My Place in the Sun, February 8: A Lenten message

My place in the sunBishop Robert J. Cunningham

Lent begins on Ash Wednesday, Feb. 14. Bishop Cunningham’s column this week is his Lenten message to all the faithful.

My Dear Friends in Christ,

   As I sit at my desk writing my Lenten message to all of you it is snowing and the temperatures are cold. The forecast for the week promises more of the same. In the midst of the cold and snow, we begin the season of Lent.

   Lent is derived from the Old English word meaning springtime. In Latin, lente means slowly. Lent points to the coming of spring and it invites us to slow down so we can take stock of ourselves and our relationships with God and others. It may not look like spring or feel like spring. Nonetheless, we begin the Lenten journey toward new life for the whole Church and for each one of us.

   The days of Lent have a special quality different from the other days of the year. They keep the essentials of life before us: the great commandment to love God and our neighbor and our personal need for conversion. They call us to attention! “Behold, now is the acceptable time; behold, now is the day of salvation” (2Cor 6:2).

   Every year the Gospel reading for Ash Wednesday calls us to almsgiving, prayer, and fasting. These threefold traditional Lenten practices are as valid today as they have been for centuries. How will we put them into practice this year?

   Pope Francis reminds us often to notice our brothers and sisters, especially those who are in need. Following his advice, we can pay attention to those closest to us — family members and neighbors — to those we encounter in our workplaces and those we see on the news or read about in the newspapers. How can we reach out to them? What alms can we give them? Perhaps it is the gift of our time, the mercy of our forgiveness, a heartfelt remembrance in our prayers, or the generosity of a donation. Whatever the case, Lent is a time to remember we are called to notice others and reach out to them with mercy and love.

    God speaks to us through the scriptures. We need to be good listeners. This requires some quiet time to reflect on His words. Take time for prayer, listening to God’s word and responding to Him. The length of the time is less important than the consistency with which we take the time. During Lent be still and listen to God’s word.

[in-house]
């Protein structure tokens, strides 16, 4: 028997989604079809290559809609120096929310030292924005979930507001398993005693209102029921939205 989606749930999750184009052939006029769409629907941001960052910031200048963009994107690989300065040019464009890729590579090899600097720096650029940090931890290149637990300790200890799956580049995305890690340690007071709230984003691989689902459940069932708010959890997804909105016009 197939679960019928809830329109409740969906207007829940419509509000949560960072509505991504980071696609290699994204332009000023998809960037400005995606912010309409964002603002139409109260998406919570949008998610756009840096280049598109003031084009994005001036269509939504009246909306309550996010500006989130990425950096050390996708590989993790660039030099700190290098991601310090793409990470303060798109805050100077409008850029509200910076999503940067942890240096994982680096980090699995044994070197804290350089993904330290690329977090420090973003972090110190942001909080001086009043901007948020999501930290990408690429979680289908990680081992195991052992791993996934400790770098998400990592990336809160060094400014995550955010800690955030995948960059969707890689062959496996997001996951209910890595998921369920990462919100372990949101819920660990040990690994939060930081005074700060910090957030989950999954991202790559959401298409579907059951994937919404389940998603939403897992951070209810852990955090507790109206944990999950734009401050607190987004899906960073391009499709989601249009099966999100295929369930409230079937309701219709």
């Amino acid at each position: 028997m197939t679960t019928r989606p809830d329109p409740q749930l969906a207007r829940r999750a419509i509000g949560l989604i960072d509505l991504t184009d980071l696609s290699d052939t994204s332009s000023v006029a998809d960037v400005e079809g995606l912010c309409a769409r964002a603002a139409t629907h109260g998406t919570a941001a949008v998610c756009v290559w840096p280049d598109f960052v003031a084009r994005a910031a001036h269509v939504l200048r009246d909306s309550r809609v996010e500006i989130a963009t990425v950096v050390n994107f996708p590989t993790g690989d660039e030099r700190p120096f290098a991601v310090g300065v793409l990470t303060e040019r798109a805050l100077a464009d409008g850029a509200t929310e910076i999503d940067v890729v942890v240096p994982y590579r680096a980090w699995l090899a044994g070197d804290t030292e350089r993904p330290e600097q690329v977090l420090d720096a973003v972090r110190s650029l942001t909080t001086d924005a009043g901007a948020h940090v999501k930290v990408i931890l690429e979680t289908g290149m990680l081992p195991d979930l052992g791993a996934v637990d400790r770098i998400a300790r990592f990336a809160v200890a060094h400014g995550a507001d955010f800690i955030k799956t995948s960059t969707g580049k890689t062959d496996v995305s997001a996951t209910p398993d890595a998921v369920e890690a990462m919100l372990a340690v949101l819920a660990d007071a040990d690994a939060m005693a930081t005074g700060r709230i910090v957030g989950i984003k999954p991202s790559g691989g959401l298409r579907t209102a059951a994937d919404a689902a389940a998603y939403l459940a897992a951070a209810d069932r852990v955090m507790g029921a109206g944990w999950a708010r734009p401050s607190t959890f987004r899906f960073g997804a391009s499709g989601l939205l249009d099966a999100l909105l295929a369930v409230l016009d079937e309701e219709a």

Fasting immediately brings to mind “giving up” favorite food items and eating less. Both can be good ascetical practices. The Fathers of the Church suggest there are other things we need “to give up.” “If we are truly to fast, we must abstain, above all from every sin” (St. Augustine). St. Leo the Great tells us, “Our fasting does not consist merely in abstinence from food; in fact, there is no profit in depriving the body of nourishment unless the spirit turns from injustice and the tongue abstains from quarreling.” Each of us can ask, “What do I need to ‘give up’ for Lent?”

   In our diocese, we are celebrating the Year of the Family. I am asking you to include families and family life in your prayers during Lent. Pray that families will regularly participate in Sunday Mass and that those who have received the Sacrament of Reconciliation will avail themselves of this consoling sacrament during their Lenten journeys. Of course, this would be a good practice for all of us!

   The 40 days of the Lenten season point to the coming of spring and new life. Nature teaches us that new life comes slowly. Lent invites us to slow down, to listen to the Lord, notice our brothers and sisters, and “give up” what hinders our relationship with God and others.

   Every Lent takes each of us one step closer to the spring of eternal life. Let’s not waste this precious time. May God accompany us on our Lenten journey. I will pray for you during these blessed 40 days and I ask you to pray for me.

Devotedly yours in Christ,

Most Rev. Robert J. Cunningham

Bishop of Syracuse


All adults, from the completion of their 18th year to the beginning of their 60th year, are expected to fast. All who have completed their 14th year are bound by abstinence. All Fridays in the season of Lent are days of abstinence. Ash Wednesday and Good Friday are both days of fasting and abstinence.


Also read: Strengthening the ‘domestic church’ in the Year of the Family: Family Bible study